Westfield special-ed teacher Katharine Zerkle said this "gives them a prom to go to on their own [where they're] not judged by anyone else. It's amazing — they really shine; their true personalities come out. And it builds their self-esteem so much."

JUST ASK Jaxson Zimmerman, 17, of Centreville High. Sporting a navy-blue blazer, light-blue shirt, patterned tie, khaki slacks and a white-carnation boutonniere, he definitely looked sharp — and he knew it. "Woo, hoo; I like the style," he said. As for the prom, said Zimmerman, "I'm enjoying it; I can dance all around."

Senior Jessica Jenkins is president of Westfield's Best Buddies club, which contains about 21 students — both regular and special-ed — who are matched up with students of the same gender. There are also associate buddies who aren't paired up, but are friends with everybody in the club.

Jenkins is paired with Jessica Dempsey, and they get together twice a month to do specific activities. "It's a one-to-one friendship with the buddy pairs," said Jenkins. "We hang out at each other's houses and go to movies. And we have group activities, such as bowling and kickball, once a month."

The Best Buddies recently did a club fund-raiser at Dinner Done in Centreville, selling meals and preparing them together. And, said Jenkins, "We just got back from a Washington Nationals baseball game, and that was great."

This is Westfield High's first year being involved in Best Buddies. So last July, Jenkins went to a four-day leadership conference at Indiana University to learn how to run a Best Buddies chapter. It's also confirmed her choice of career — special-ed teacher.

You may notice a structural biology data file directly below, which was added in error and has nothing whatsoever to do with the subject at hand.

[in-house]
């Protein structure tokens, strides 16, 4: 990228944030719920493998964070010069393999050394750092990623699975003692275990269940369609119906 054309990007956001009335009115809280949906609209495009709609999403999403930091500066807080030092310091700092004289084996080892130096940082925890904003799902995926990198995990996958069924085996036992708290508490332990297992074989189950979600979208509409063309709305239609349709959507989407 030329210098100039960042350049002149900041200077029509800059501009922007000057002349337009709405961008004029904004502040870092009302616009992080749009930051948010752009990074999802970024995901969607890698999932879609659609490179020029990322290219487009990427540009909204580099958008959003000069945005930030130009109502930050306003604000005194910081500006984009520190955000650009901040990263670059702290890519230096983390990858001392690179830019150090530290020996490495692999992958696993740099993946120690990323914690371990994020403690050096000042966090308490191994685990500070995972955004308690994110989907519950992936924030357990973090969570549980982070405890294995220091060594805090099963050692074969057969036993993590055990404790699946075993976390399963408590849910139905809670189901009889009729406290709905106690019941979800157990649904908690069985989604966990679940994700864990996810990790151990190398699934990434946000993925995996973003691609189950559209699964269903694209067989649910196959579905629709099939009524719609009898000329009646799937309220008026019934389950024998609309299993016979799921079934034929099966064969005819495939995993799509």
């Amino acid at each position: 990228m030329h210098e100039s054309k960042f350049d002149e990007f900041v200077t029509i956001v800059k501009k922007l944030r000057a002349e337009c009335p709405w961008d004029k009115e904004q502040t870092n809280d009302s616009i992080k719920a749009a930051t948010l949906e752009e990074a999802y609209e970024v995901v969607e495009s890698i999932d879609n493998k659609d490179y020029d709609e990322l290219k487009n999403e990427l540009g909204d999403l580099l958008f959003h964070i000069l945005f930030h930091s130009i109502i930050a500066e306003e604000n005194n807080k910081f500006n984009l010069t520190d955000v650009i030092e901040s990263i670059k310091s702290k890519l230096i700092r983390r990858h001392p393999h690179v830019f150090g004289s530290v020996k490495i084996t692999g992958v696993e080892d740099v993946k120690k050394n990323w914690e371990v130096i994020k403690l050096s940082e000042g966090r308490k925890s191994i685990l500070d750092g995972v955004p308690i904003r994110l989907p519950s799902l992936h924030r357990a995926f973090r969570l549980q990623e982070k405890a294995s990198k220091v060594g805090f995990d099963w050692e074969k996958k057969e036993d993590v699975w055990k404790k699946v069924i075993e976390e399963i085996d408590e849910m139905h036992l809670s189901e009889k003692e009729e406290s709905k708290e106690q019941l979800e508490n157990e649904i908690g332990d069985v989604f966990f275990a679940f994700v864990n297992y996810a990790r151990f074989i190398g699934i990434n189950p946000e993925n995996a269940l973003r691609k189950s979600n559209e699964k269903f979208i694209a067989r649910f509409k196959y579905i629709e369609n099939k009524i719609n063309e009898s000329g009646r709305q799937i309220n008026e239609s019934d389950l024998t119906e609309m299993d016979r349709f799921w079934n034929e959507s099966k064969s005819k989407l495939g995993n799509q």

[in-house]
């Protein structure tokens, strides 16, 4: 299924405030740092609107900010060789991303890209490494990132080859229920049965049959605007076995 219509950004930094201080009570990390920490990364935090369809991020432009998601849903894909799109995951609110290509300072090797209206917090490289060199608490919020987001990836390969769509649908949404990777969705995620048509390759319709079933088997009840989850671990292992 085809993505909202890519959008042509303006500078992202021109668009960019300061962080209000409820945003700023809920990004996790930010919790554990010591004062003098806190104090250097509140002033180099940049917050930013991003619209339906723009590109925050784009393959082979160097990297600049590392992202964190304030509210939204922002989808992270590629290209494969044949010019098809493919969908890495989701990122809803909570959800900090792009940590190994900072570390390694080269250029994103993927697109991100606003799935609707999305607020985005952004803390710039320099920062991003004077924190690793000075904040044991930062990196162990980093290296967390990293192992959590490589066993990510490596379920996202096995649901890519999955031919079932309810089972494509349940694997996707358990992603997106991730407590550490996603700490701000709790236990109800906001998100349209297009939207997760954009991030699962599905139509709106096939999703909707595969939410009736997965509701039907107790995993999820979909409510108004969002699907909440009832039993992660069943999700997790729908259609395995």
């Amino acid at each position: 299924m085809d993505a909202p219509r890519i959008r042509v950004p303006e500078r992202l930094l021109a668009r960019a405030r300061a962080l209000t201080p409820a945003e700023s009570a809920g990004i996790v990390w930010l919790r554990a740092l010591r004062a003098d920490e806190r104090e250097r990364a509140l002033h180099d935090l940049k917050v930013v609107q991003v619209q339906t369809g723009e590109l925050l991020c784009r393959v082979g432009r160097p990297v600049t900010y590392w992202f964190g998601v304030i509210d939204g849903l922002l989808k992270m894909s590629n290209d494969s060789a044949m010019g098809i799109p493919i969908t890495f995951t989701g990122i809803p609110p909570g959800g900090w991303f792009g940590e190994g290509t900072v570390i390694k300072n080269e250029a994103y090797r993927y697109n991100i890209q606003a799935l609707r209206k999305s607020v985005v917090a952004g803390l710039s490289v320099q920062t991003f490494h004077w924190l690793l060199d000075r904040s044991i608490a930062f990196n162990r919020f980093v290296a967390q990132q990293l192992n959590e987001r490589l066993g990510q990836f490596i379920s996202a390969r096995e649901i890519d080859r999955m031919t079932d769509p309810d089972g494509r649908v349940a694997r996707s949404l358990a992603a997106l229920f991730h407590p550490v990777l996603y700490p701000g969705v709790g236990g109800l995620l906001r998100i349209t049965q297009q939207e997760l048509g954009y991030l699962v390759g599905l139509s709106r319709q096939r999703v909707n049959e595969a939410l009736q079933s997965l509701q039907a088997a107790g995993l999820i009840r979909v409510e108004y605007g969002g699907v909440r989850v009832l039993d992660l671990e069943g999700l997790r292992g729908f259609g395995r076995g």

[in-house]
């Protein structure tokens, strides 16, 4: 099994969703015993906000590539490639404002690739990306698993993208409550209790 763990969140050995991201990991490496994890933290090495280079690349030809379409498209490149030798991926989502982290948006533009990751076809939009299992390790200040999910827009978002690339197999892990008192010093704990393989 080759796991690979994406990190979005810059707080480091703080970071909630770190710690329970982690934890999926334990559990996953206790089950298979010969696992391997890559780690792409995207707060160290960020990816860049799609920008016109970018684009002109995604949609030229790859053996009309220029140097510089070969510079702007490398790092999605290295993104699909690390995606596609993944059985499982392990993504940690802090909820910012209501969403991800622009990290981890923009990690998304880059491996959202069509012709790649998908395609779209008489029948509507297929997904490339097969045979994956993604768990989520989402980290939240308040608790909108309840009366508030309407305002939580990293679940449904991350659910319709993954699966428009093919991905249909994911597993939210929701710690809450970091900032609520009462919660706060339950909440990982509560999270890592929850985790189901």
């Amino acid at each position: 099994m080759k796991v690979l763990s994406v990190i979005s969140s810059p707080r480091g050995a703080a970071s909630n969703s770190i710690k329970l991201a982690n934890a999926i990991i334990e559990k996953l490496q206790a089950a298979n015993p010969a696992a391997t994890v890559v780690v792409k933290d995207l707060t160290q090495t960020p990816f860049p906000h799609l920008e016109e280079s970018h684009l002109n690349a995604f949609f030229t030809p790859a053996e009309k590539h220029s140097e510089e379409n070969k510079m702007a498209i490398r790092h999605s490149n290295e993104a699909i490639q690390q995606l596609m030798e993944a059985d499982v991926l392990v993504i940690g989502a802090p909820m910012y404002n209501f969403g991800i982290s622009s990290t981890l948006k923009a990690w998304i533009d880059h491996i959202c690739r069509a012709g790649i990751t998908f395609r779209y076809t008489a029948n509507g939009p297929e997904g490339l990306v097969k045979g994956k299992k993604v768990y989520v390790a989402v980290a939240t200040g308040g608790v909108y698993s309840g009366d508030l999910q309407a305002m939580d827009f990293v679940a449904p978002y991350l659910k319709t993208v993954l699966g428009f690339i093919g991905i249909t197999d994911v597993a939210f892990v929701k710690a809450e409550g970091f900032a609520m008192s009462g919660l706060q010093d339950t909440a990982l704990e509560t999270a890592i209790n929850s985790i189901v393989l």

"It's been a great experience," she said. "I've made good friends and it's just been amazing."

And Dempsey's delighted to have Jenkins as her buddy. "I think it's awesome," she said. "We enjoy playing on the trampoline in my backyard, and we sing to the radio. I like love songs and the Backstreet Boys. I think having a peer buddy is nice because she's special, kind and sweet and is a role model."

Maitreyi Nagarkar, a junior, is this year's secretary of Westfield's Best Buddies Club, but next year she'll be the president. "For a long time, I wanted to do something like this, and I've really liked it," she said. "I've never gotten to interact with intellectually challenged kids outside of school before."

AUSTIN SWEEZY, 15, is her buddy and, said Nagarkar, "I've gotten to know her and we have a lot of fun together. I visited her in the hospital when she had pneumonia. We watch TV and listen to music, and she loves to dance."

Regarding the prom, said Nagarkar, "It's just so nice to see that these students can have the same experiences as any other high-school person. Everyone's so friendly and accepting, and I really like that about it."

This was Sweezy's first prom, and she wore tiny flowers in her hair and a black dress with sequins at the neckline. "It's fun; I like singing and dancing," she said. "My favorite singer is Jesse McCartney."

She, too, loves having a buddy. "I went to Maitreyi's house on Saturday," said Sweezy. "We saw a movie, 'Over the Hedge,' and we shared water and popcorn."

Centreville High's Special Ed Department chair, Carlyn Floyd, was one of 15 staff members attending from that school. "Next year, we'll start peer buddies," she said. "This is our building year."

Meanwhile, the students she brought were having a great time. "I like all the girls," said Jeremy Duston, 17. "I'm a good dancer — especially on fast dances." Hina Sehgal, 16, said the prom was good because she likes to dance. Her favorite singer is Michael Jackson and she likes the song, "You Rock My World."

As for Westfield's Leah McGraw, 17, pretty in a light-turquoise dress with lacy white sleeves, she was happy that her best friends, Amy and Miriam, were there, too. And, she added, "I like the cake — it's vanilla."